Although patients with metastatic castration-resistant prostate cancer typically have limited responses to immunotherapy, a subset of patients with pretreatment evidence of active T-cell responses in their tumors experienced prolonged survival following treatment with ipilimumab in a phase II trial. These findings were published by Subudhi et al in Science Translational Medicine.
The report also provides biomarkers for identifying the subgroup of patients with metastatic castration-resistant prostate cancer who may benefit from immune checkpoint inhibition.
“Our results indicate that immune checkpoint blockade can instigate T-cell responses to tumor neoantigens, despite a low tumor mutational burden in prostate cancer,” said lead author Sumit K. Subudhi, MD, PhD, Assistant Professor of Genitourinary Medical Oncology at The University of Texas MD Anderson Cancer Center, in an MD Anderson press release. “We found specific markers among a subset of patients with the greatest benefit, such as T-cell density and interferon-γ signaling, that may help improve our ability to select patients for treatment with checkpoint blockade.”
“We found specific markers among a subset of patients with the greatest benefit, such as T-cell density and interferon-γ signaling, that may help improve our ability to select patients for treatment with checkpoint blockade.”— Sumit K. Subudhi, MD, PhD
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Patients with the strongest responses to immune checkpoint inhibitors tend to have high levels of underlying gene mutations, which lead to production of neoantigens that can be recognized as abnormal by the immune system. Patients with prostate cancer usually have relatively low mutation levels and fewer neoantigens present. However, small groups of patients with metastatic castration-resistant prostate cancer in larger phase III trials have had favorable outcomes to checkpoint inhibitors, explained Dr. Subudhi, which drove the researchers to ask whether effective immune responses could be stimulated by checkpoint blockade in tumors with low mutation levels.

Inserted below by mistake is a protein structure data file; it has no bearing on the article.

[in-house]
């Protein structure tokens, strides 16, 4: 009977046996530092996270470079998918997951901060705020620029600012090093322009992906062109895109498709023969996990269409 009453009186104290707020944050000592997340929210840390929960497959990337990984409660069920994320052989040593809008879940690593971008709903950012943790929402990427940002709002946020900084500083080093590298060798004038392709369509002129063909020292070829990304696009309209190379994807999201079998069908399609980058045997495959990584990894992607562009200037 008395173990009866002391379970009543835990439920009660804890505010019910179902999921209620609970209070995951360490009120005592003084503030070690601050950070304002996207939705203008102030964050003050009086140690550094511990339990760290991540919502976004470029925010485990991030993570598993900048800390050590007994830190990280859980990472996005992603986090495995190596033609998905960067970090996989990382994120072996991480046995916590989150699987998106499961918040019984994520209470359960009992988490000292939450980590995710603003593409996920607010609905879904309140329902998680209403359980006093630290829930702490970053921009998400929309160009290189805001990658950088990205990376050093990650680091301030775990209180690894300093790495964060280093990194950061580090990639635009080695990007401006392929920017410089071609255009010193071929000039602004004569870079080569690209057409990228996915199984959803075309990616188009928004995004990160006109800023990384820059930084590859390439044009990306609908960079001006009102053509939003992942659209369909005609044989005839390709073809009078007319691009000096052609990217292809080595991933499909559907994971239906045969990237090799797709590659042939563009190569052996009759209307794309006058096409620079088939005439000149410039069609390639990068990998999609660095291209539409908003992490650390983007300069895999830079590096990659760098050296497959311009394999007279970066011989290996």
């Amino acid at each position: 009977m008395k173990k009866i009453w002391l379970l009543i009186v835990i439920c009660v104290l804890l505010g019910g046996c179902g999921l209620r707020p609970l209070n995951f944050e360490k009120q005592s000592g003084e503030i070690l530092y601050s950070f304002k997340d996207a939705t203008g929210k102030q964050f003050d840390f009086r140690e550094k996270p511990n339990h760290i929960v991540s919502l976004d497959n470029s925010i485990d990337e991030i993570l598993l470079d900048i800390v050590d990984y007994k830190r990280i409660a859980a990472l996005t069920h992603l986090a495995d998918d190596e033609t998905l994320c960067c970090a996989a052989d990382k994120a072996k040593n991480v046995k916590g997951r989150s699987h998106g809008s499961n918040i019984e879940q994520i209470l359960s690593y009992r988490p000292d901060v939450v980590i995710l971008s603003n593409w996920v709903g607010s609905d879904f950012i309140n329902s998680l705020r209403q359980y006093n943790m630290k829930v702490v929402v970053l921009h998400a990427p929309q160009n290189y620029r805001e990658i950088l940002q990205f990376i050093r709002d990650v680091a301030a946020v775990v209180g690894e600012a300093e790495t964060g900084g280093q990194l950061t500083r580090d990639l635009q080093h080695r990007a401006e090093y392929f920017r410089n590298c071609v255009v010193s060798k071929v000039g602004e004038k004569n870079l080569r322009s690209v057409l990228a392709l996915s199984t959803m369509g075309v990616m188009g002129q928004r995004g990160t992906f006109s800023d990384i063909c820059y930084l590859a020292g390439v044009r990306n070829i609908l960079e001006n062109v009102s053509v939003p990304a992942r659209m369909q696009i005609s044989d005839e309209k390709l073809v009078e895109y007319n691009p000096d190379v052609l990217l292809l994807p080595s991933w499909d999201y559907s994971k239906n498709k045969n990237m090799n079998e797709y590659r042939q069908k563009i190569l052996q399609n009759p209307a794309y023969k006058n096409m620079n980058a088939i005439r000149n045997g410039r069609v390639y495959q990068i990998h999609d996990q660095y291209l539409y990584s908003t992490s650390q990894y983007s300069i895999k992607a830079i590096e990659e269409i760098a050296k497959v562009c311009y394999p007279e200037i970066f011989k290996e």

Methods and Findings
The phase II trial enrolled 30 MD Anderson patients with metastatic castration-resistant prostate cancer between January 2015 and May 2018. Of those, 29 received at least one dose of ipilimumab and were able to be included in the final analysis. Median follow-up after the first treatment was 45.5 months.
Across all patients, median progression-free survival according to radiographic imaging was 3 months (95% confidence interval [CI] = 2.5–11.2), and median overall survival was 24.3 months (95% CI = 8.5–33.9). Eight patients (28%) experienced grade 3 toxicities, the most common of which were dermatitis and diarrhea. None experienced grade 4 or 5 toxicities.
The researchers noted a “favorable” cohort of 9 patients with progression-free survival > 6 months and overall survival > 1 year, and an “unfavorable” cohort of 10 patients with progression-free survival < 6 months and overall survival < 1 year. At the time of analysis, 6 (67%) patients from the favorable cohort were alive, with survival ranging between 33 and 54 months.
By comparing pretreatment samples from these two cohorts, the researchers identified markers associated with improved responses to checkpoint blockade. Those in the favorable cohort had a higher density of cytotoxic and memory T cells in the tumor as well as increased expression of interferon (IFN)-γ signaling. Further, the researchers showed that T cells isolated from patients in the favorable cohort were capable of recognizing and responding to the neoantigens present in their tumor, whereas T cells from patients in the unfavorable group did not appear to have the same responses.
Padmanee Sharma, MD, PhD
“We were encouraged to see that prostate cancers with a low mutational burden do in fact express neoantigens that elicit T-cell responses that lead to favorable clinical outcomes,” said senior study author Padmanee Sharma, MD, PhD, Professor of Genitourinary Medical Oncology and Immunology at MD Anderson. “Our findings indicate that anti–CTLA-4 immune checkpoint therapy warrants additional studies in order to develop treatment strategies that may improve survival of patients with metastatic prostate cancer.”
Moving forward, the authors plan to investigate this question in larger, multi-institutional studies to validate the findings of the current trial.
Disclosure: The research was supported in part by the immunotherapy platform and the Prostate Cancer Moon Shot. The research also was supported by Bristol-Myers Squibb, the Stand Up To Cancer-Cancer Research Institute Immunology Dream Team Translational Research Grant, the Prostate Cancer Foundation Young Investigator Award, and the National Cancer Institute. For full disclosures of the study authors, visit stm.sciencemag.org.The content in this post has not been reviewed by the American Society of Clinical Oncology, Inc. (ASCO®) and does not necessarily reflect the ideas and opinions of ASCO®.